Coastal marshes are globally important, carbon dense ecosystems simultaneously maintained and threatened by sea-level rise. Warming temperatures may increase wetland plant productivity and organic matter accumulation, but temperature-modulated feedbacks between productivity and decomposition make it difficult to assess how wetlands and their thick, organic rich soils will respond to climate warming. Here, we actively increased aboveground plant-surface and below-ground soil temperatures in two marsh plant communities, and found that a moderate amount of warming (1.7°C above ambient temperatures) consistently maximized root growth, marsh elevation gain, and below-ground carbon accumulation. Marsh elevation loss observed at higher temperatures was associated with increased carbon mineralization and increased microtopographic heterogeneity, a potential early warning signal of marsh drowning. Maximized elevation and below-ground carbon accumulation for moderate warming scenarios uniquely suggest linkages between metabolic theory of individuals and landscape-scale ecosystem resilience and function, but our work indicates nonpermanent benefits as global temperatures continue to rise.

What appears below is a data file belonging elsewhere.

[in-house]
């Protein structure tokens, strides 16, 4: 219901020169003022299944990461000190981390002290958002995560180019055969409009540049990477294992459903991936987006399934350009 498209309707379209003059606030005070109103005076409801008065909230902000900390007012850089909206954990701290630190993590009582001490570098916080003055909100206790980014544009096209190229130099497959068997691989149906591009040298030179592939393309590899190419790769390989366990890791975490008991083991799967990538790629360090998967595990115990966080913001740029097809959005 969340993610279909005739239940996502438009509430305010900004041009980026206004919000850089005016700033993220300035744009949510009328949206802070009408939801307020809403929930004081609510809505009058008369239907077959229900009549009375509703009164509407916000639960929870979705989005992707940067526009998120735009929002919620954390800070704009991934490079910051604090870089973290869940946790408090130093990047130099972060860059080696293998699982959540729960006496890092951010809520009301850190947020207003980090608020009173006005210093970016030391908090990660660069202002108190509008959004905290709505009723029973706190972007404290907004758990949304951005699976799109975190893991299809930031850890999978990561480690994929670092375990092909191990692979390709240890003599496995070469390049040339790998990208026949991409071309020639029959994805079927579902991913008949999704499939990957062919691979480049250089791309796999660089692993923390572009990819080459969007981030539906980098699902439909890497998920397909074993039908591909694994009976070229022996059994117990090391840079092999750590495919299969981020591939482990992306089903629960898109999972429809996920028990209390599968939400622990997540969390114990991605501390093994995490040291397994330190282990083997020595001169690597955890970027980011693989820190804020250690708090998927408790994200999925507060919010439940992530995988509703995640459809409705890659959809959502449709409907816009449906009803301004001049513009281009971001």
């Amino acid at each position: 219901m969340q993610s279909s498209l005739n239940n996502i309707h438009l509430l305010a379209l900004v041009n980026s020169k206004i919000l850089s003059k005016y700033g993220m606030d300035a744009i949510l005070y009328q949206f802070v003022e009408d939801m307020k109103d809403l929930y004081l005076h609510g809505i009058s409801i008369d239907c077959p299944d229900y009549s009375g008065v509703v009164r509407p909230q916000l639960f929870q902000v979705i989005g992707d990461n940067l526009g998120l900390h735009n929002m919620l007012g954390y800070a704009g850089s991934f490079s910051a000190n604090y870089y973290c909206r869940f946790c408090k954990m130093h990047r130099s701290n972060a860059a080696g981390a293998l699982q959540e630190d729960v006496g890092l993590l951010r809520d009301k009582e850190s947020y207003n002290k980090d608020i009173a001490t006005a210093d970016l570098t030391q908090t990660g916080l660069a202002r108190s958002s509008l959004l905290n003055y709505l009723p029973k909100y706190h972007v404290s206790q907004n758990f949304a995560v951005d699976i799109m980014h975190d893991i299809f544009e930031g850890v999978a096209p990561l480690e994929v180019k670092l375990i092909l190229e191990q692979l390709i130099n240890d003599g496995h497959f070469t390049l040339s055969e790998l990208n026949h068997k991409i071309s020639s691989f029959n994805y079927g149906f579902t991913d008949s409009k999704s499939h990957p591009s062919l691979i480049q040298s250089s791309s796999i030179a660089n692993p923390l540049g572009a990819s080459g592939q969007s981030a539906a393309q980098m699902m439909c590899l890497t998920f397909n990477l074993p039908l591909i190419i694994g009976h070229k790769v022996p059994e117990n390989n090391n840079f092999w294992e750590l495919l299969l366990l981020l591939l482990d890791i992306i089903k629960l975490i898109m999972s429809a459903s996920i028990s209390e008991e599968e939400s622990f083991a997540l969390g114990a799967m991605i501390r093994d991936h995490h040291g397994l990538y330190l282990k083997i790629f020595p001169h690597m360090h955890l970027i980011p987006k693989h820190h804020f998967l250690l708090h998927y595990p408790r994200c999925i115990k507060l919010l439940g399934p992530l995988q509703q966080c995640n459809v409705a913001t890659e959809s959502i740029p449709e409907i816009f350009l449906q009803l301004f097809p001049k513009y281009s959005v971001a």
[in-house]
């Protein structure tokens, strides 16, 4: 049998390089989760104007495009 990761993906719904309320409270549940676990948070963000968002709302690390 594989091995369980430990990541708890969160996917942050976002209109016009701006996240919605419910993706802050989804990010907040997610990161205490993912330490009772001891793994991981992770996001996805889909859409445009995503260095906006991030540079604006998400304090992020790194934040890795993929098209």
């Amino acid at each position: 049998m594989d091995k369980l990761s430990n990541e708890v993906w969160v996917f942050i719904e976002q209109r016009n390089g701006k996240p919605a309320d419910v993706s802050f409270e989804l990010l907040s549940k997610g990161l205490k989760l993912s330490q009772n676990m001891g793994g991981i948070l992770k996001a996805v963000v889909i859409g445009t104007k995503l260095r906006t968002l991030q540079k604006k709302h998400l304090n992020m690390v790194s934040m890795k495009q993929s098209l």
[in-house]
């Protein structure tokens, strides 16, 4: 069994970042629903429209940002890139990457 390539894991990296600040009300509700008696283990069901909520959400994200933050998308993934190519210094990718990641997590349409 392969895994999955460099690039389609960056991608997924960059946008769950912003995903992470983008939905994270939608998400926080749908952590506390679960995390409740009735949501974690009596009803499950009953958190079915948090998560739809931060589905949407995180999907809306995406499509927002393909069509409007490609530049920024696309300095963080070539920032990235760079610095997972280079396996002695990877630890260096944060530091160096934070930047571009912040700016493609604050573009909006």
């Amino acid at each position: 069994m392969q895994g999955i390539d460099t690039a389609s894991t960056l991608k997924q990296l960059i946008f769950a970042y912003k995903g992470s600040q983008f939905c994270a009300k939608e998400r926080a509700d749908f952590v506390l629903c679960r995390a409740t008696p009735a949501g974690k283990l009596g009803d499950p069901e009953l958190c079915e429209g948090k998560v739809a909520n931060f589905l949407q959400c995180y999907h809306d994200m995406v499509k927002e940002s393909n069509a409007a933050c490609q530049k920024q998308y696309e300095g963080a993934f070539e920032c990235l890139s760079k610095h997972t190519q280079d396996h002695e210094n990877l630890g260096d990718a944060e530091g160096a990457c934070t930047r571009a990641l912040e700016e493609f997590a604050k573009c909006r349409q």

|Title||Temperature optimum for marsh resilience and carbon accumulation revealed in a whole ecosystem warming experiment|
|Authors||Alexander J. Smith, Genevieve L. Noyce, J. Patrick Megonigal, Glenn R. Guntenspergen, Matthew L. Kirwan|
|Publication Subtype||Journal Article|
|Series Title||Global Change Biology|
|Record Source||USGS Publications Warehouse|
|USGS Organization||Patuxent Wildlife Research Center; Eastern Ecological Science Center|